Evidence for abrupt climate changes in annually laminated marine sediments

Alan E. S. Kemp

Abstract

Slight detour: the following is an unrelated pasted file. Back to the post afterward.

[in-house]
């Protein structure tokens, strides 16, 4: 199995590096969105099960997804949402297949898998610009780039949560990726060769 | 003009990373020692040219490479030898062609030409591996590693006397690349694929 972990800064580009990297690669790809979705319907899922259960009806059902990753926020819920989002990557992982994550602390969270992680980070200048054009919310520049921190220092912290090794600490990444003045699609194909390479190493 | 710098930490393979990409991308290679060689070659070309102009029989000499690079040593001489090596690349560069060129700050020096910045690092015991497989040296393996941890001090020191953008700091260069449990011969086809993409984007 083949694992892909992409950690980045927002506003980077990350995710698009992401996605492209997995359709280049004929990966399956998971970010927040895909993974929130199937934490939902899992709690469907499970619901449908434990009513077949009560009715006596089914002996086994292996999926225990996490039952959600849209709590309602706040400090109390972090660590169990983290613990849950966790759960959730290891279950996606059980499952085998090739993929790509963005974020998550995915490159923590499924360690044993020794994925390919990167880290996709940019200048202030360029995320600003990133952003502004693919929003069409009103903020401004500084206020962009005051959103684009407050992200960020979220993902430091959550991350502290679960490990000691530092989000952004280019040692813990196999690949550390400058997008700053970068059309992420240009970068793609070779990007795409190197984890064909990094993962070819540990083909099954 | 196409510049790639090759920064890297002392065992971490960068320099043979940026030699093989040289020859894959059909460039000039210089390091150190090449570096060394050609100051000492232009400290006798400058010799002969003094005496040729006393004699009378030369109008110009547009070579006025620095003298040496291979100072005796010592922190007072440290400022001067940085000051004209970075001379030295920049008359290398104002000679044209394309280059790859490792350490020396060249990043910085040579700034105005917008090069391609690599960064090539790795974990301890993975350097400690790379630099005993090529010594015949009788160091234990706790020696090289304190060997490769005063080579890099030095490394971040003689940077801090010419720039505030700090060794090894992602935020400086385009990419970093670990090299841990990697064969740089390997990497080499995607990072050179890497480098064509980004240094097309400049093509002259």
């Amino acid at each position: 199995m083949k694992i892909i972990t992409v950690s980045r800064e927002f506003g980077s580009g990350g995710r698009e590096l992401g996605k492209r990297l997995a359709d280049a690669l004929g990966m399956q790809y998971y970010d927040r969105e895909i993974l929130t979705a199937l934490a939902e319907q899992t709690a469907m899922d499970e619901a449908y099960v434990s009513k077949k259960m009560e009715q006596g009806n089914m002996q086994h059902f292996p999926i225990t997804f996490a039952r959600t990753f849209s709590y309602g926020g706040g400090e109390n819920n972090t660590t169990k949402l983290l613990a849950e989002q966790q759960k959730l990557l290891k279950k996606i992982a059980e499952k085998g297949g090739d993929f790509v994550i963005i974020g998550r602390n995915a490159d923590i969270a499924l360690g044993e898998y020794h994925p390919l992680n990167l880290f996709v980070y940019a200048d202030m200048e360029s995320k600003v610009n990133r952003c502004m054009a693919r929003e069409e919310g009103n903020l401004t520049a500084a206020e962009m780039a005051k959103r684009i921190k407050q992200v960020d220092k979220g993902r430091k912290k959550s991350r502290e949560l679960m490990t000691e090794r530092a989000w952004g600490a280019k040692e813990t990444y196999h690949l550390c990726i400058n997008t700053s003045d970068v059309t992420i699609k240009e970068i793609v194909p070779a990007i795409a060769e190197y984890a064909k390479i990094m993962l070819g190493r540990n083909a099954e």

Annually laminated sediments from marine or lacustrine settings represent valuable high–resolution archives of climate change that record variation due to changing precipitation and run–off from land or variation in biological productivity and flux in the water column. Because of their annual resolution such sediments may capture abrupt changes of interannual to decadal scales rivaling corals and ice cores in resolution. Laminated sediments often occur intermittently in the sediment column, and the onset and cessation of laminae commonly record the abrupt crossing of thresholds related to climate change, for example, in the degree of oxygenation of bottom waters. Such records from marginal basins and continental margins have been pivotal in demonstrating that abrupt changes hitherto documented only in high–latitude ice cores are synchronous with climatic change at low latitudes. These insights into global teleconnections have improved our understanding of the mechanisms of rapid climate change. In deep–sea settings, the discovery of the episodic occurrence of laminated diatom–rich sediments in the Equatorial Pacific and Southern Ocean provides evidence for massive climate–related biogeochemical excursions tied to abrupt changes in the input, distribution and availability of nutrients in the oceans.

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